The signals began abruptly. They came out of a speaker and were instantly recorded. They were elfin and flutelike and musical. They were crisp and distinct. They did not form a melody, but nearly all the components of melody were there. Pure musical notes, each with its own pitch, all of different lengths, like quarter-notes and eighth-notes in music. The sounds needed only rhythm and arrangement to form a plaintive tune.

Nothing happened. The sounds continued for something over a minute. They stopped long enough to seem to have ended. Then they began again.

When the staff man came back into the room with a coffee cup in his hand, he heard the flutings instantly. His jaw dropped. He said, “What the hell?” and went to look at the instruments. He spilled some of his coffee when he saw their readings.

The tracking dials said that the signals came from a stationary source almost directly overhead. If they were from a stationary source, no plane was transmitting them. Nor could they be coming from an artificial satellite. A plane would move at a moderate pace across the sky. A satellite would move faster. Much faster. This source, according to the instruments, did not move at all.

The staff man listened with a blank expression on his face. There was but one rational explanation, which he did not credit for an instant. The reasonable answer would have been that somebody, somewhere, had put a satellite out into an orbit requiring twenty-four hours for a circuit of the earth, instead of the ninety to one-hundred-twenty-four-minute orbits of the satellites known to sweep around the world from west to east and pole to pole. But the piping, musical sounds were not the sort of thing that modern physicists would have contrived to carry information about cosmic-particle frequency, space temperature, micrometeorites, and the like.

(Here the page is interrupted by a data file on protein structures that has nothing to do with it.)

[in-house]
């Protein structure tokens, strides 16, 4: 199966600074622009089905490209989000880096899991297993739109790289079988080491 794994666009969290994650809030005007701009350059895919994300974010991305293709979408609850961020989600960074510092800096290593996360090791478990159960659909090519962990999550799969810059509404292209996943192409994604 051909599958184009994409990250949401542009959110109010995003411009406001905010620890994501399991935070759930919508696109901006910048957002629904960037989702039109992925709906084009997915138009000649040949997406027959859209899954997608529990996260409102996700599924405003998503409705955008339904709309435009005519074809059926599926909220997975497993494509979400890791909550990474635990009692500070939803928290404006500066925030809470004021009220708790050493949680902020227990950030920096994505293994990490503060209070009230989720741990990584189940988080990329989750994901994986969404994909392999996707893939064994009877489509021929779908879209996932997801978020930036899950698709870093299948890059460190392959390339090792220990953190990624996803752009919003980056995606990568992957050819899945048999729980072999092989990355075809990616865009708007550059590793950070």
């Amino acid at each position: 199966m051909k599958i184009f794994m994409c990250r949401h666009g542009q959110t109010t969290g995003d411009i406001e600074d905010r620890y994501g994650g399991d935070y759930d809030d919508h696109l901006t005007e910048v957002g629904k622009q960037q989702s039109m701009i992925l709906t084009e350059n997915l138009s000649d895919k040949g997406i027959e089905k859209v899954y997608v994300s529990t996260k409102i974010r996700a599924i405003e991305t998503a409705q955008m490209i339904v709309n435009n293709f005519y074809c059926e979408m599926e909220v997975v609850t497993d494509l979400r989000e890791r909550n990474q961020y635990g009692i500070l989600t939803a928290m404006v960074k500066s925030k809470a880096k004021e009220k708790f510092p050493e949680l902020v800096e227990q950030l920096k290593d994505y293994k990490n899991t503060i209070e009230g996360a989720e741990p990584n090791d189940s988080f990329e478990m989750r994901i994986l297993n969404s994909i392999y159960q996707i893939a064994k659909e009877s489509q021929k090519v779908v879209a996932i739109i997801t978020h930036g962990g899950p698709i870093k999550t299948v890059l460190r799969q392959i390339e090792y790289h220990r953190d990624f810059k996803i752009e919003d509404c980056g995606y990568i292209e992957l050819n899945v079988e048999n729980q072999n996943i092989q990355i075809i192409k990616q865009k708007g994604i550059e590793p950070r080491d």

The signals stopped again, and again resumed. The staff man was galvanized into activity. He rushed to waken other members of the outpost. When he got back, the signals continued for a minute and stopped altogether. But they were recorded on tape, with the instrument readings that had been made during their duration. The staff man played the tape back for his companions.

They felt as he did. These were signals from space where man had never been. They had listened to the first message ever to reach mankind from the illimitable emptiness between the stars and planets. Man was not alone. Man was no longer isolated. Man….

The staff of the tracking station was very much upset. Most of the men were white-faced by the time the taped message had been re-played through to its end. They were frightened.

Considering everything, they had every reason to be.

The second pick-up was in Darjeeling, in northern India. The Indian government was then passing through one of its periods of enthusiastic interest in science. It had set up a satellite-observation post in a former British cavalry stable on the outskirts of the town. The acting head of the observing staff happened to hear the second broadcast to reach Earth. It arrived some seventy-nine minutes after the first reception, and it was picked up by two stations, Kalua and Darjeeling.